grief is tricky.

*note. I am sorry if you’re coming here to read about my Smoochie girl or some other hijinks. When I sit down to write this is all that’s in me. It won’t last forever. But here I am. And here you are. 


There is something so lonely about grief. In a room full of people, full with heavy hearts and downcast eyes, there is an impossible kind of lacking that somehow accompanies such an overwhelming gloom. We come together; we dig through a table full of pictures; we cradle bouquets of flowers, run our fingers down the sharp crease of program papers, read the order of service and prepare our hearts for a time of weighted sorrow. We gather in crowds, in rows, in microcosms of times and places that represent a person and his life; we gather and we hold each other up in our grief, we sigh and stretch the muscles of our devastation against handshakes and hugs. We sing, we listen, we nod, we laugh, we crumple tissues against our raw noses and in our clenched fists, we swell and shrink in our tender, tired bones.

And then we leave.

We get in our cars and we drive away. Maybe we keep our programs, or maybe we don’t. Maybe we cry the rest of the day, or maybe we take our kids to play at the park. Maybe we lost a friend. Or maybe we lost a brother. Or a son.
Or a husband.

There are layers of grieving, I think, even more than there are stages. For some, these layers are thin. Painful, but translucent in their presentation. For others, they are so deep, so intricate, it will take years to sort them out, a lifetime to peel them back and examine their meaning, their demands.

Some of us have leaflets.
Some of us have volumes.

Either way, grief is lonely.
And every time I get in my car and make my way home, away from Cass, away from the epicenter of my mourning, that loneliness threatens to gobble me up, quietly and completely.
It’s been good to be together these last few weeks. If Jimmy left anything behind (and seriously, that guy left a lot behind) he left a trail of community that he and Cassidy have been building their entire lives. This is a testament to the impact of Jimmy’s lifestyle: even in death, he is bringing people together. But still,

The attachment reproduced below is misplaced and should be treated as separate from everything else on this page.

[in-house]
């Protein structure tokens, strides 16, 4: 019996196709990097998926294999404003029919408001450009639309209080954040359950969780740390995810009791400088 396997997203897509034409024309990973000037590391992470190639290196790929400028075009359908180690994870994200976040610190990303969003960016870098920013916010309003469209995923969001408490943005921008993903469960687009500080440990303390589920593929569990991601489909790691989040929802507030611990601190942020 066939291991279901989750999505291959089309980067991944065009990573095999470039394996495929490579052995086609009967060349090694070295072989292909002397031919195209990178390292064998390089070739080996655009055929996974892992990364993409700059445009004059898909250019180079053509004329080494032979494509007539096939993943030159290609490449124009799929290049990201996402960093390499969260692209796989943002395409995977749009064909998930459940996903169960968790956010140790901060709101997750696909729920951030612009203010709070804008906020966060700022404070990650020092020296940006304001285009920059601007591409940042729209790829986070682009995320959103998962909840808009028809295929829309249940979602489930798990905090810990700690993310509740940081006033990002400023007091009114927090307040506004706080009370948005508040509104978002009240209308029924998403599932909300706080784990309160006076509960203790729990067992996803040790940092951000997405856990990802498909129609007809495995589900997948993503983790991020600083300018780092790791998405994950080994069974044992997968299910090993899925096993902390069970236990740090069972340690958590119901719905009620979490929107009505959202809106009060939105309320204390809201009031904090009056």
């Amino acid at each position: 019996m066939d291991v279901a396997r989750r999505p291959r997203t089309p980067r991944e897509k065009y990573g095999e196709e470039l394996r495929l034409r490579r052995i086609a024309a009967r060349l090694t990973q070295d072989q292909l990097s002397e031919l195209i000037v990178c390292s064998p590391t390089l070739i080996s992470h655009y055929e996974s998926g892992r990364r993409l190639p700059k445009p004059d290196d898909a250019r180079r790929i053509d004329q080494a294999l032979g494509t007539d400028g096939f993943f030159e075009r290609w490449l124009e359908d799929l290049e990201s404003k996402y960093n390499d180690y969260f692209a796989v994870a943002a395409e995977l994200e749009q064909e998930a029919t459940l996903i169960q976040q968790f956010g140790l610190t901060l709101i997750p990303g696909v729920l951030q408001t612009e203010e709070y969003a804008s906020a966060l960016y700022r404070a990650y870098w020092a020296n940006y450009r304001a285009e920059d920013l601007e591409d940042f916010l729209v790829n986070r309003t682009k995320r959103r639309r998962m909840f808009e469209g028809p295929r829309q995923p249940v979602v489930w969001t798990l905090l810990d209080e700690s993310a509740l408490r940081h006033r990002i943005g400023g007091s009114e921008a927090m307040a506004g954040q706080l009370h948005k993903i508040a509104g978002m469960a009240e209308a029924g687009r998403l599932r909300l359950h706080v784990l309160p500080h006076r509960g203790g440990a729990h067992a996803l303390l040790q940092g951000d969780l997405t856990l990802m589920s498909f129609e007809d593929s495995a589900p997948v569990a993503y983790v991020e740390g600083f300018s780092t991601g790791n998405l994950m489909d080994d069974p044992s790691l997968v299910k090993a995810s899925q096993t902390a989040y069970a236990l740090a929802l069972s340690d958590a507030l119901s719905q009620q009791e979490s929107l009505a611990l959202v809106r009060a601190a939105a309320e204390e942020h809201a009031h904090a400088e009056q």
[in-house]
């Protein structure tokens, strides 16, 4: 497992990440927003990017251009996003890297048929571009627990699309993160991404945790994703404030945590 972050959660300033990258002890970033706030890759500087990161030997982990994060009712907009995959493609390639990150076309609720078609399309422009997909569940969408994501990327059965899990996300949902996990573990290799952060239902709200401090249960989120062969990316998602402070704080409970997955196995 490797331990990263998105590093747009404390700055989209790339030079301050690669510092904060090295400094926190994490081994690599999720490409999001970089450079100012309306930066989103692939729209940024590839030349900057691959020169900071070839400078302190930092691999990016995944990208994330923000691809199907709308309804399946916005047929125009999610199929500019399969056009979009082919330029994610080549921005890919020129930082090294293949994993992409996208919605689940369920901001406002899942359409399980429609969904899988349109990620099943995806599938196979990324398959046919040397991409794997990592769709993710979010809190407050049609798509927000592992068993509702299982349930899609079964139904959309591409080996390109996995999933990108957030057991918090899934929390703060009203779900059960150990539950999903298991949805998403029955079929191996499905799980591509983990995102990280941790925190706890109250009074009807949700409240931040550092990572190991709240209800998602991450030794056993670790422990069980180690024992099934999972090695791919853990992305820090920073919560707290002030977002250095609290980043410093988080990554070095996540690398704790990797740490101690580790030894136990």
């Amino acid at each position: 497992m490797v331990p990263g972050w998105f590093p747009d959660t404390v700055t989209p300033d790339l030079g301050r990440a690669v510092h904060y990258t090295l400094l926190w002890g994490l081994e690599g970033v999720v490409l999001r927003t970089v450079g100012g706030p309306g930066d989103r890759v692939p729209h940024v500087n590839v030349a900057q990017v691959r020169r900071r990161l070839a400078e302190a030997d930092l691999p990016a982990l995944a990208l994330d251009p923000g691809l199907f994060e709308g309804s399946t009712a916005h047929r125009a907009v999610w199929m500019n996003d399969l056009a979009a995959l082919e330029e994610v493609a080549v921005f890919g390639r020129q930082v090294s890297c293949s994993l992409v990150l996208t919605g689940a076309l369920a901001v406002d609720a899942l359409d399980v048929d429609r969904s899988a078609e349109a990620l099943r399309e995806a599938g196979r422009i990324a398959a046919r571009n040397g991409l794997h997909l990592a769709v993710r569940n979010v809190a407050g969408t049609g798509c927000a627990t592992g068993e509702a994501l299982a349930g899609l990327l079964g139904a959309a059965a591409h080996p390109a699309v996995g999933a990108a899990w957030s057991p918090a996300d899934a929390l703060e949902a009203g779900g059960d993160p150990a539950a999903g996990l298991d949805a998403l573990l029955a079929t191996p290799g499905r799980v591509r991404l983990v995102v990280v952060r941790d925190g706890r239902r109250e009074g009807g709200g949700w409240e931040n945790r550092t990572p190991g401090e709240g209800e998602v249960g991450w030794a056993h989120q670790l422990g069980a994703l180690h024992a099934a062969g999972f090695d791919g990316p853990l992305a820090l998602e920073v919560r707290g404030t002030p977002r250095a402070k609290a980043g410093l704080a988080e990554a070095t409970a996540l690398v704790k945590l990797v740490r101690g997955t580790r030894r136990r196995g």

but still.

We have to finish this grieving by ourselves. We need each other to get through this-
we probably wouldn’t survive outside of this connection of hurt-
but when the party is over and midterms are due and babies need fed and we have to see our boss on Monday morning, we will have to keep moving.

As much as I’d like the world to stop for one damn minute and let my friend melt in her sadness, let me wallow in my fears of an inadequate life and of losing anyone else I love, the world most certainly will not stop. It will spin on its unforgiving axis and stay faithful to its orbit around the sun, and time will tick on and on and on.

I want to protect Cassidy and Jim and Roseanna and Xochitl from this, somehow. I want to build a bubble that time cannot penetrate and let them grieve in peace, let them figure out just how they are supposed to live in a world where Jimmy doesn’t walk beside them, or call to say goodnight, or laugh at their jokes. Let them ease into this new space that Jimmy doesn’t inhabit, and let them do it at their own pace, with their own coping mechanisms in their own time.

Instead, tomorrow will come too soon.
School will come.
Work will come.
Life will come.
There is not a thing I can do about this inevitable season shifting, and for some reason
this makes me feel
very
very
lonely.

Grief is tricky, you guys. It spreads like a virus, a potent and invisible line of change that settles in at a cellular level. And for me, lately, grief is an overwhelming presence that still leaves me inexplicably alone.

The hope that I have-
the hope that directs my weary prayers-
is that Jesus knows my pain. He knows the loneliness of grief more than I could ever comprehend, and He has not left me alone in this place.
He has not left Jimmy’s dear family.
He has not left our Cassidy.

I cannot build a bubble around the people I love. I can’t even try. But I can trust, and I WILL trust, that God will see them through this devastation. That the same God who gave us Jimmy Watts, the same God who Jimmy Watts knew and loved, has not left us. So even when grief is quiet and lonely, I am not alone. Even when grief is a sneaky painful virus, it cannot defeat the goodness of our King.

I’ll try to rest in that today.

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